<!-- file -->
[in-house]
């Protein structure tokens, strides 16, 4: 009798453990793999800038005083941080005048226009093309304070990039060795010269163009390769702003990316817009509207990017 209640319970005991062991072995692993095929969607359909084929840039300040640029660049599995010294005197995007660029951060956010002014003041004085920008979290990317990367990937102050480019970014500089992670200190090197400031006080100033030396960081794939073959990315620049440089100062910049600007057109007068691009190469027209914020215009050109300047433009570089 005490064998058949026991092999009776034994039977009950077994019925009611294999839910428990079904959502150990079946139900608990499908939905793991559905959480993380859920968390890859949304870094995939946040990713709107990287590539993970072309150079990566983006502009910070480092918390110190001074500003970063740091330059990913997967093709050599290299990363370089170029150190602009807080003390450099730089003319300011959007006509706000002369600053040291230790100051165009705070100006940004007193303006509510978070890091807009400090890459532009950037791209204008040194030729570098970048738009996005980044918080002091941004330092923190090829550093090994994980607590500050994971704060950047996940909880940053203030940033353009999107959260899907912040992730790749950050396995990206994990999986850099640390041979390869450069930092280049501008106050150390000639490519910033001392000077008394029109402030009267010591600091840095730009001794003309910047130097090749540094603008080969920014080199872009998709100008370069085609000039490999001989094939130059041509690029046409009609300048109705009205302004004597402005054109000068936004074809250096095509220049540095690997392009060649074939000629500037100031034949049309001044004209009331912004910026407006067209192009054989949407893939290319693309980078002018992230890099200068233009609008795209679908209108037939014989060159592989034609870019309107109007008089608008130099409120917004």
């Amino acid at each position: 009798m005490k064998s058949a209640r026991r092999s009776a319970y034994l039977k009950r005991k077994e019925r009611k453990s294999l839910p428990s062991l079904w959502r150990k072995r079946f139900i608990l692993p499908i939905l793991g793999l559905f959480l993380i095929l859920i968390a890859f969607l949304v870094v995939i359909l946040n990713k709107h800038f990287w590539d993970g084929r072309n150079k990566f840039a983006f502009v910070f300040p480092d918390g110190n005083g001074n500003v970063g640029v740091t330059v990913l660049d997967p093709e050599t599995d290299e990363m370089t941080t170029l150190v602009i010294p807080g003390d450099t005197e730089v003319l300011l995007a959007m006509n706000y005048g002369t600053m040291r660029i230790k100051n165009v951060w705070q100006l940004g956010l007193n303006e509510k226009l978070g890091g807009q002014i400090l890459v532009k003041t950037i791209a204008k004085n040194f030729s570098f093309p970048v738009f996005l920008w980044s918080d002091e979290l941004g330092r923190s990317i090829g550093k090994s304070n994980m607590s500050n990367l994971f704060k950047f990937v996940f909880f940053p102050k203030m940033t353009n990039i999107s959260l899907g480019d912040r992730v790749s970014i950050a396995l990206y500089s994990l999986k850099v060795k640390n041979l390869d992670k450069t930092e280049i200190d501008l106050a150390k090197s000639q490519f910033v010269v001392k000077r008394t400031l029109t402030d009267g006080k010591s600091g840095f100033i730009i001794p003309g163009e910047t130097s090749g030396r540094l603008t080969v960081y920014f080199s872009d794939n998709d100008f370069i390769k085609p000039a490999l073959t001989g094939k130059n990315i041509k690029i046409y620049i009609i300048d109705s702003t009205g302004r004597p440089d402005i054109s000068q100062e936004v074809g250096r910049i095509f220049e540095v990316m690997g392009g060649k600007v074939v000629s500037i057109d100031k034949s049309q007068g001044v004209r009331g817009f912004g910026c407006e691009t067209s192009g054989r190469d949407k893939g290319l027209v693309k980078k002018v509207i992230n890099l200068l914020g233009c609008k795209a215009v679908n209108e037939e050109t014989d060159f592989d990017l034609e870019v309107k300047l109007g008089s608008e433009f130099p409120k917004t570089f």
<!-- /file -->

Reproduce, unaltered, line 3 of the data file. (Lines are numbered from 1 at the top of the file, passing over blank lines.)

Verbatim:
């Amino acid at each position: 009798m005490k064998s058949a209640r026991r092999s009776a319970y034994l039977k009950r005991k077994e019925r009611k453990s294999l839910p428990s062991l079904w959502r150990k072995r079946f139900i608990l692993p499908i939905l793991g793999l559905f959480l993380i095929l859920i968390a890859f969607l949304v870094v995939i359909l946040n990713k709107h800038f990287w590539d993970g084929r072309n150079k990566f840039a983006f502009v910070f300040p480092d918390g110190n005083g001074n500003v970063g640029v740091t330059v990913l660049d997967p093709e050599t599995d290299e990363m370089t941080t170029l150190v602009i010294p807080g003390d450099t005197e730089v003319l300011l995007a959007m006509n706000y005048g002369t600053m040291r660029i230790k100051n165009v951060w705070q100006l940004g956010l007193n303006e509510k226009l978070g890091g807009q002014i400090l890459v532009k003041t950037i791209a204008k004085n040194f030729s570098f093309p970048v738009f996005l920008w980044s918080d002091e979290l941004g330092r923190s990317i090829g550093k090994s304070n994980m607590s500050n990367l994971f704060k950047f990937v996940f909880f940053p102050k203030m940033t353009n990039i999107s959260l899907g480019d912040r992730v790749s970014i950050a396995l990206y500089s994990l999986k850099v060795k640390n041979l390869d992670k450069t930092e280049i200190d501008l106050a150390k090197s000639q490519f910033v010269v001392k000077r008394t400031l029109t402030d009267g006080k010591s600091g840095f100033i730009i001794p003309g163009e910047t130097s090749g030396r540094l603008t080969v960081y920014f080199s872009d794939n998709d100008f370069i390769k085609p000039a490999l073959t001989g094939k130059n990315i041509k690029i046409y620049i009609i300048d109705s702003t009205g302004r004597p440089d402005i054109s000068q100062e936004v074809g250096r910049i095509f220049e540095v990316m690997g392009g060649k600007v074939v000629s500037i057109d100031k034949s049309q007068g001044v004209r009331g817009f912004g910026c407006e691009t067209s192009g054989r190469d949407k893939g290319l027209v693309k980078k002018v509207i992230n890099l200068l914020g233009c609008k795209a215009v679908n209108e037939e050109t014989d060159f592989d990017l034609e870019v309107k300047l109007g008089s608008e433009f130099p409120k917004t570089f």